Charles Johnson, a 42-year-old professor of English at the University of Washington, erstwhile cartoonist, television writer, and the author of three novels and a collection of short stories, attained instant celebrity on Nov. 27 when his new novel, Middle Passage, received the National Book Award for fiction. He is only the fourth black writer to be so honored (after Ralph Ellison, Gloria Naylor, and Alice Walker). Yet the occasion was muddied by consternation in the press as to whether Johnson and three of the other nominees (Jessica Hagedorn, Felipe Alfau, Elena Castedo) were too obscure, their publishers too marginal. (Comparable reaction greeted the 1988 winner, Pete Dexter’s Paris Trout — fittingly, Johnson was one of the judges that year.) The New York Times, which characterized the voting as ”unusual” in its ”divisiveness,” seemed determined to find a conspiracy to explain the absence of best-sellers and major publishers and came up with a quote from juror Paul West that suggested an ethnic quota was at work.
What nonsense. Three of the five nominees (Johnson’s novel, Joyce Carol Oates’ Because It Is Bitter, and Because It Is My Heart, and Hagedorn’s Dogeaters) had been widely praised in the past year, and except for Alfau’s Chromos (Dalkey Archive Press), all were issued by prominent American publishers. Indeed, Johnson has had a following since 1974, when his first novel, Faith and the Good Thing, appeared. His 1982 novel, Oxherding Tale, confirmed him as a rare bird — a novelist of ideas. His characters all speak with intimidating erudition. This is especially true of the former slave from Illinois, Rutherford Calhoun, who narrates the harrowing adventures, set in 1830, of Middle Passage.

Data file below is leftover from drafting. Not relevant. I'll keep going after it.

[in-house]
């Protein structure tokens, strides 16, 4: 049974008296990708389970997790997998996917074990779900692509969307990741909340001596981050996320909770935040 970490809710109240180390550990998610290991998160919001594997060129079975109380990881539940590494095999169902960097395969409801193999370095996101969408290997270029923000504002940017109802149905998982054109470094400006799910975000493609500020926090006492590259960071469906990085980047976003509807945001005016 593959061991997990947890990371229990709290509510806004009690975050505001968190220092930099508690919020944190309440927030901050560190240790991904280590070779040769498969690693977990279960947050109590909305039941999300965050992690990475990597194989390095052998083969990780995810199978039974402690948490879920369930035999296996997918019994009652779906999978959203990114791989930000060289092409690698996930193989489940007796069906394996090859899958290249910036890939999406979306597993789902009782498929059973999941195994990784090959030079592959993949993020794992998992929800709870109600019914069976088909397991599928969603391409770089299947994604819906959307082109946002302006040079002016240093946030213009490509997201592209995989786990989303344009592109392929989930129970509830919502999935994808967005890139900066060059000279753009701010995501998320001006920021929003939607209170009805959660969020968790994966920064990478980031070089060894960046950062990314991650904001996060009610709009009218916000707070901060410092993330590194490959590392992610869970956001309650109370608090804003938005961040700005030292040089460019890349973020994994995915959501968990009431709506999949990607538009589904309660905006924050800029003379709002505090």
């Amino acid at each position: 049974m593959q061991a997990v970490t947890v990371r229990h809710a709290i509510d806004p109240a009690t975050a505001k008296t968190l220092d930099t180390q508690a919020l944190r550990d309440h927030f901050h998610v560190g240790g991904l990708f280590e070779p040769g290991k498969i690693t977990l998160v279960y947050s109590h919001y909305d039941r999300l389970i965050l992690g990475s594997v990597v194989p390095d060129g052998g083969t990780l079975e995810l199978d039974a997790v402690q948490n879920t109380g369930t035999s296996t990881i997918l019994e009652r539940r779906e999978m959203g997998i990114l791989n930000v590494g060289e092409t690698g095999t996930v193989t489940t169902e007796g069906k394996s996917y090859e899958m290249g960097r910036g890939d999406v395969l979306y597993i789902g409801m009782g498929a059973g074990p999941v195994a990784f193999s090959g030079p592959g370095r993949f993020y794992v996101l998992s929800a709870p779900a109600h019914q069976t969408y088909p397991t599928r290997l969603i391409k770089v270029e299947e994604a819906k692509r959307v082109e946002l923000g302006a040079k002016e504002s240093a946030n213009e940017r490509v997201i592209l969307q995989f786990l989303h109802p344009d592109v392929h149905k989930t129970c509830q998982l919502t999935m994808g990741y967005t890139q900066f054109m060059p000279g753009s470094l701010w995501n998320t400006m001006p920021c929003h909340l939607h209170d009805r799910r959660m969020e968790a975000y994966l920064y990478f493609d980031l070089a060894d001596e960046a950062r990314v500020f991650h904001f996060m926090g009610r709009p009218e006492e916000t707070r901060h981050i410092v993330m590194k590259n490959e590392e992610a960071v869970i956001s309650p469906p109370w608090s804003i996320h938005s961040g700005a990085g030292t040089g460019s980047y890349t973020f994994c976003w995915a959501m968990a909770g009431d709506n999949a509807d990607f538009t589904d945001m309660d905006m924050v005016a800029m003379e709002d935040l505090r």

A speculative thief and dandy who laps up the opulence of New Orleans, Calhoun is forced to make a quick escape when a woman and her sponsor, a Creole gangster, attempt to blackmail him into marriage. He goes to sea, only to find himself aboard a slaver captained by a malignant but exceedingly well-read dwarf, Ebenezer Falcon. The narrative takes the form of a journal kept by Calhoun. With disarming virtuosity, he combines 19th-century slang with the jargon of sailing, physics, and Greek mythology; he describes the appalling conditions of the journey with vivid precision. Yet the tale is leavened by wonderful physical humor and a fair amount of suspense, even melodrama. At its best, Middle Passage churns like an old-fashioned adventure novel, the kind associated with Robert Louis Stevenson and Captain Marryat, but with a wit and purpose more redolent of Joseph Conrad: ”Standing aft, looking back at the glittering lights ashore, I had an odd sensation, difficult to explain, that I’d boarded not a ship but a king of fantastic, floating Black Maria, a wooden sepulcher whose timbers moaned with the memory of too many runs of black gold between the New World and the Old.”
The book has its share of anachronisms (references to the ideas of Pierre- Joseph Proudhon long before he actually published them) and one or two cheap ironies (the final scene, in which Calhoun blackmails the gangster, reworks the opening in which he was himself blackmailed). Nonetheless, Middle Passage is so thick with ideas and the pleasures of an urgent narrative style, one can only be grateful to the National Book Award jurors for giving it a wider audience. A-